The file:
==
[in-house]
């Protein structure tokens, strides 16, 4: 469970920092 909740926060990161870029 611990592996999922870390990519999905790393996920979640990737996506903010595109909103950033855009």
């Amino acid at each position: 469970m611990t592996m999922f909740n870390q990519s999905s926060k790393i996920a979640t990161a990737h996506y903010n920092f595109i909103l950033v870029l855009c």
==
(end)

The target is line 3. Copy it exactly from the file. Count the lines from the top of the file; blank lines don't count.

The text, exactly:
């Amino acid at each position: 469970m611990t592996m999922f909740n870390q990519s999905s926060k790393i996920a979640t990161a990737h996506y903010n920092f595109i909103l950033v870029l855009c």